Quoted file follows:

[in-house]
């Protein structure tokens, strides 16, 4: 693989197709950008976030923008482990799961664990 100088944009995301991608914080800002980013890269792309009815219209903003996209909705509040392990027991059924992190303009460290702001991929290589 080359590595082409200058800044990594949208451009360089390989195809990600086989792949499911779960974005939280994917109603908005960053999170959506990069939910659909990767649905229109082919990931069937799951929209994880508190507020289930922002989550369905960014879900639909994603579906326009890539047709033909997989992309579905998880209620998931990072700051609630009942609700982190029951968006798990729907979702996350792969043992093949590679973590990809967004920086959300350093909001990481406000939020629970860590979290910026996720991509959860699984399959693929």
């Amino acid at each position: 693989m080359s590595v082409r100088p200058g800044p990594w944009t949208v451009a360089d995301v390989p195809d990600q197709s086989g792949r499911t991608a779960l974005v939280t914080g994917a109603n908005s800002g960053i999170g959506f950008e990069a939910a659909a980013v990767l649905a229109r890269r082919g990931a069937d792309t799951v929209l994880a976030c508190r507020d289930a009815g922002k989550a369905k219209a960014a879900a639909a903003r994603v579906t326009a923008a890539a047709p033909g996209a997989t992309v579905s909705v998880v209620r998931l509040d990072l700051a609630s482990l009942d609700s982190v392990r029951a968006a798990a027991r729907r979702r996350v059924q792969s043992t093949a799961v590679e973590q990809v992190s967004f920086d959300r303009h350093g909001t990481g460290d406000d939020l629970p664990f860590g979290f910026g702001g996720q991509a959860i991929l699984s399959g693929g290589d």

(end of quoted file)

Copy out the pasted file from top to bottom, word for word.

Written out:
[in-house]
């Protein structure tokens, strides 16, 4: 693989197709950008976030923008482990799961664990 100088944009995301991608914080800002980013890269792309009815219209903003996209909705509040392990027991059924992190303009460290702001991929290589 080359590595082409200058800044990594949208451009360089390989195809990600086989792949499911779960974005939280994917109603908005960053999170959506990069939910659909990767649905229109082919990931069937799951929209994880508190507020289930922002989550369905960014879900639909994603579906326009890539047709033909997989992309579905998880209620998931990072700051609630009942609700982190029951968006798990729907979702996350792969043992093949590679973590990809967004920086959300350093909001990481406000939020629970860590979290910026996720991509959860699984399959693929």
């Amino acid at each position: 693989m080359s590595v082409r100088p200058g800044p990594w944009t949208v451009a360089d995301v390989p195809d990600q197709s086989g792949r499911t991608a779960l974005v939280t914080g994917a109603n908005s800002g960053i999170g959506f950008e990069a939910a659909a980013v990767l649905a229109r890269r082919g990931a069937d792309t799951v929209l994880a976030c508190r507020d289930a009815g922002k989550a369905k219209a960014a879900a639909a903003r994603v579906t326009a923008a890539a047709p033909g996209a997989t992309v579905s909705v998880v209620r998931l509040d990072l700051a609630s482990l009942d609700s982190v392990r029951a968006a798990a027991r729907r979702r996350v059924q792969s043992t093949a799961v590679e973590q990809v992190s967004f920086d959300r303009h350093g909001t990481g460290d406000d939020l629970p664990f860590g979290f910026g702001g996720q991509a959860i991929l699984s399959g693929g290589d």